Great topic!

Has anyone read The Record of Linji?

http://www.amazon.com/Record-Nanzan-Lib ... 0824828216


norman
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Re: Chan Texts: Translations & Studies

Postby norman » Mon May 23, 2011 8:58 pm

Astus,

Anything in particular you would recommend from that list?

Thank you.

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Astus
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Re: Chan Texts: Translations & Studies

Postby Astus » Mon May 23, 2011 10:18 pm

Seeing through Zen by McRae I think is the best for starters in the topic, and it is in quite an enjoyable style. Zongmi on Chan, The Sutra of Perfect Enlightenment, Cultivating Original Enlightenment and Tracing Back the Radiance are wonderful and comprehensive works on Zen doctrine and practice I can recommend for everyone who is serious about understanding this kind of Buddhism.
Myriad dharmas are only mind.
Mind is unobtainable.
What is there to seek?

If the Buddha-Nature is seen,
there will be no seeing of a nature in any thing.

Neither cultivation nor seated meditation —
this is the pure Chan of Tathagata.

With sudden enlightenment to Tathagata Chan,
the six paramitas and myriad means
are complete within that essence.



Greg
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Joined: Tue Jun 28, 2011 6:42 pm

Re: Chan Texts: Translations & Studies

Postby Greg » Thu Aug 18, 2011 10:19 pm

Tracing Back the Radiance is a great book. Unfortunately, however, it is a highly abridged version of the far more comprehensive The Korean Approach to Zen - The Collected Works of Chinul. Sadly, this has been out of print for quite a while. Fortunately, it is on scribd. ()

mtran
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Re: Chan Texts: Translations & Studies

Postby mtran » Sun Mar 18, 2012 7:51 am

What part of recent don't anyone understand? Oh, if you're talking about within the past 100 years, these books quite recent, compared to those written in the early 1900s.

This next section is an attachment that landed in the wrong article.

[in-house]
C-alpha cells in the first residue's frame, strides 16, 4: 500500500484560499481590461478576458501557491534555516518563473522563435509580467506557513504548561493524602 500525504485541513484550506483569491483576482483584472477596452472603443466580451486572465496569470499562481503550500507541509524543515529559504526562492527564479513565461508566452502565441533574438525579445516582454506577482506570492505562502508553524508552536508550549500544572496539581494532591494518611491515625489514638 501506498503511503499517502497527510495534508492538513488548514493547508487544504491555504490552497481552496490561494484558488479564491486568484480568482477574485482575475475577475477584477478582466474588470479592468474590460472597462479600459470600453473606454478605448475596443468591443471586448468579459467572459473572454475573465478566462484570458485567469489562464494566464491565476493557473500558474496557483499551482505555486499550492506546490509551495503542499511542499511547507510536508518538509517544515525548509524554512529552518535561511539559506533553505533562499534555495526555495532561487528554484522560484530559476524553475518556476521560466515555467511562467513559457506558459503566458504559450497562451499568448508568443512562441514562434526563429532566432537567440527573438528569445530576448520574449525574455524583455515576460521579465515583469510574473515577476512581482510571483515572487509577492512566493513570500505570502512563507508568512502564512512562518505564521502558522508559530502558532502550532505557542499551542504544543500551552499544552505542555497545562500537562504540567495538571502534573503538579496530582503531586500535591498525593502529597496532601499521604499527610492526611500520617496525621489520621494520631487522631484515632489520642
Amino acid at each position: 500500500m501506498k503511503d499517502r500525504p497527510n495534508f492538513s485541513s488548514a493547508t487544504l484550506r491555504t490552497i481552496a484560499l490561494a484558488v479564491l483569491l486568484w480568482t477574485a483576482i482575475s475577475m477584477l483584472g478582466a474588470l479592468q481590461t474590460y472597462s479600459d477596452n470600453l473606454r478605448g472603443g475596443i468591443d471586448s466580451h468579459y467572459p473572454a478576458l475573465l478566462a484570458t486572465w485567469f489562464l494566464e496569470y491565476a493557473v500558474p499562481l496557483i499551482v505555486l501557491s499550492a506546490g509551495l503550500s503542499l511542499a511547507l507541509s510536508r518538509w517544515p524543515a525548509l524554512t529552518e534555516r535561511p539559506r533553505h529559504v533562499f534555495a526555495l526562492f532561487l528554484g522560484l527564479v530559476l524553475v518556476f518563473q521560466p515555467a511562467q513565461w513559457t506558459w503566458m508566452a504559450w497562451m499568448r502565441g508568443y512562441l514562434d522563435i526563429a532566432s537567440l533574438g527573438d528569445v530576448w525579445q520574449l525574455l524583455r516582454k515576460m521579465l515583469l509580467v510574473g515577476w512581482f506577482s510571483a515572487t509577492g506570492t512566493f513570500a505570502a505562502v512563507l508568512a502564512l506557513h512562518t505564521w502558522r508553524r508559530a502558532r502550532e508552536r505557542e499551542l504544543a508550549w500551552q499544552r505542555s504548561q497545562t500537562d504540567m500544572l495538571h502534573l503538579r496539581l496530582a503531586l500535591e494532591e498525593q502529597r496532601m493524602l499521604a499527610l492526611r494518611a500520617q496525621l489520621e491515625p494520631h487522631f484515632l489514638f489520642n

upasaka_/\_
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Re: Chan Texts: Translations & Studies

Postby upasaka_/\_ » Tue May 08, 2012 2:37 am

all of the books listed above are fantastic ideas! thanks to the poster! if you are like me and cannot afford them though, here are some free resources on chan:






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greentreee
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Location: in the woods in northern ontario

Re: Chan Texts: Translations & Studies

Postby greentreee » Sat May 26, 2012 6:27 pm

hi just thought i'd add one to the list. i haven't completed reading it but i thought i add it anyways, considering the subject.

Grass Mountain: A Seven Day Intensive in Ch’an Training With Master Nan Huai-Chin by Margaret Yuan, Janis Walker 0877286124
scratching thick hair'd head,
"if air can be conditioned,
like where's the shampoo?"

"greentreee"

el gatito
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Joined: Tue Jun 08, 2010 4:23 pm

Re: Chan Texts: Translations & Studies

Postby el gatito » Wed Dec 25, 2013 5:28 am

The Essence of Chan By Guo Gu

The Essence of Chan is a commentary on the legendary founder Bodhidharma's text, "Two Entries and Four Practices." This short scripture contains the marrow, or essence, of all his teachings. Chan teacher Guo Gu offers a translation of this significant text, as well as an elaboration on how the teachings can be applied to life. The book is a nonsectarian guide of immense practical help for all Dharma practitioners. To purchase a copy of this ebook please visit: { http://www.shambhala.com/the-essence-of-chan.html }.

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seeker242
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Location: South Florida, USA

Re: Chan Texts: Translations & Studies

Postby seeker242 » Wed Sep 03, 2014 12:11 pm

Curious, is The Bodhidharma Anthology considered to be a definitive account of Bodhidharma and his teachings? I read that previously Bodhidharma actual teaching and life, etc. were somewhat suspect of being genuine Bodhidharma. Does the finding of this text settle the matter once and for all?
One should not kill any living being, nor cause it to be killed, nor should one incite any other to kill. Do never injure any being, whether strong or weak, in this entire universe!